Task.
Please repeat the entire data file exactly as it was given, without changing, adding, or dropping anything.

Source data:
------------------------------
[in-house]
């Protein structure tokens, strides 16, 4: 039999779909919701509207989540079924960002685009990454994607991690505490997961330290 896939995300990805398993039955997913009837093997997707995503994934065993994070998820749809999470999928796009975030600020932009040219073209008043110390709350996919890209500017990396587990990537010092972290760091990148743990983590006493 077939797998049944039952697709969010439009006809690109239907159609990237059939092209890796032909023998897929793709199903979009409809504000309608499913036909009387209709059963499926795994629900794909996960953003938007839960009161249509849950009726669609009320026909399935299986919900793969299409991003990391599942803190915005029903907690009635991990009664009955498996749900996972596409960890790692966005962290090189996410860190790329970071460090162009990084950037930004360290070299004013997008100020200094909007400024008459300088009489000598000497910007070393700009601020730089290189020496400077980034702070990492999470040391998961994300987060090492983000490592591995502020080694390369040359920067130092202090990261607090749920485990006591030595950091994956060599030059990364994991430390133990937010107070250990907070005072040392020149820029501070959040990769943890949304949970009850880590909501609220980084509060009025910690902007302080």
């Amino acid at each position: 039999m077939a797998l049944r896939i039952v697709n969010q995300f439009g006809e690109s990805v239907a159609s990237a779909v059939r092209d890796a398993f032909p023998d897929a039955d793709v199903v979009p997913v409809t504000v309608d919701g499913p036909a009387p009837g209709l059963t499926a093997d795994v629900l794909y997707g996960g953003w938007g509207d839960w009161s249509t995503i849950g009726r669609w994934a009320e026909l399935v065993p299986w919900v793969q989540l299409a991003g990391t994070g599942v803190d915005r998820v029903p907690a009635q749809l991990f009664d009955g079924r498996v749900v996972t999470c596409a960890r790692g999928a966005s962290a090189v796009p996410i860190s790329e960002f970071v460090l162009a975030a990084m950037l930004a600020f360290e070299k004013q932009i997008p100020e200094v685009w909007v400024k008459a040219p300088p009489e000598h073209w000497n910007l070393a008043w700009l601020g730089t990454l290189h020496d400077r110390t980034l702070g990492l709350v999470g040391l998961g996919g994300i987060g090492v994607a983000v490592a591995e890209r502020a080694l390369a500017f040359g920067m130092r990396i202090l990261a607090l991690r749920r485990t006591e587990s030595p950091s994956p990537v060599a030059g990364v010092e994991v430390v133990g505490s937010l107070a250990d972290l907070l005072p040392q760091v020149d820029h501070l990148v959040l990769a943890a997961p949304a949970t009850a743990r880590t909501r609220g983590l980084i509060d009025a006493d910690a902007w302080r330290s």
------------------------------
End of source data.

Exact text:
[in-house]
């Protein structure tokens, strides 16, 4: 039999779909919701509207989540079924960002685009990454994607991690505490997961330290 896939995300990805398993039955997913009837093997997707995503994934065993994070998820749809999470999928796009975030600020932009040219073209008043110390709350996919890209500017990396587990990537010092972290760091990148743990983590006493 077939797998049944039952697709969010439009006809690109239907159609990237059939092209890796032909023998897929793709199903979009409809504000309608499913036909009387209709059963499926795994629900794909996960953003938007839960009161249509849950009726669609009320026909399935299986919900793969299409991003990391599942803190915005029903907690009635991990009664009955498996749900996972596409960890790692966005962290090189996410860190790329970071460090162009990084950037930004360290070299004013997008100020200094909007400024008459300088009489000598000497910007070393700009601020730089290189020496400077980034702070990492999470040391998961994300987060090492983000490592591995502020080694390369040359920067130092202090990261607090749920485990006591030595950091994956060599030059990364994991430390133990937010107070250990907070005072040392020149820029501070959040990769943890949304949970009850880590909501609220980084509060009025910690902007302080």
């Amino acid at each position: 039999m077939a797998l049944r896939i039952v697709n969010q995300f439009g006809e690109s990805v239907a159609s990237a779909v059939r092209d890796a398993f032909p023998d897929a039955d793709v199903v979009p997913v409809t504000v309608d919701g499913p036909a009387p009837g209709l059963t499926a093997d795994v629900l794909y997707g996960g953003w938007g509207d839960w009161s249509t995503i849950g009726r669609w994934a009320e026909l399935v065993p299986w919900v793969q989540l299409a991003g990391t994070g599942v803190d915005r998820v029903p907690a009635q749809l991990f009664d009955g079924r498996v749900v996972t999470c596409a960890r790692g999928a966005s962290a090189v796009p996410i860190s790329e960002f970071v460090l162009a975030a990084m950037l930004a600020f360290e070299k004013q932009i997008p100020e200094v685009w909007v400024k008459a040219p300088p009489e000598h073209w000497n910007l070393a008043w700009l601020g730089t990454l290189h020496d400077r110390t980034l702070g990492l709350v999470g040391l998961g996919g994300i987060g090492v994607a983000v490592a591995e890209r502020a080694l390369a500017f040359g920067m130092r990396i202090l990261a607090l991690r749920r485990t006591e587990s030595p950091s994956p990537v060599a030059g990364v010092e994991v430390v133990g505490s937010l107070a250990d972290l907070l005072p040392q760091v020149d820029h501070l990148v959040l990769a943890a997961p949304a949970t009850a743990r880590t909501r609220g983590l980084i509060d009025a006493d910690a902007w302080r330290s």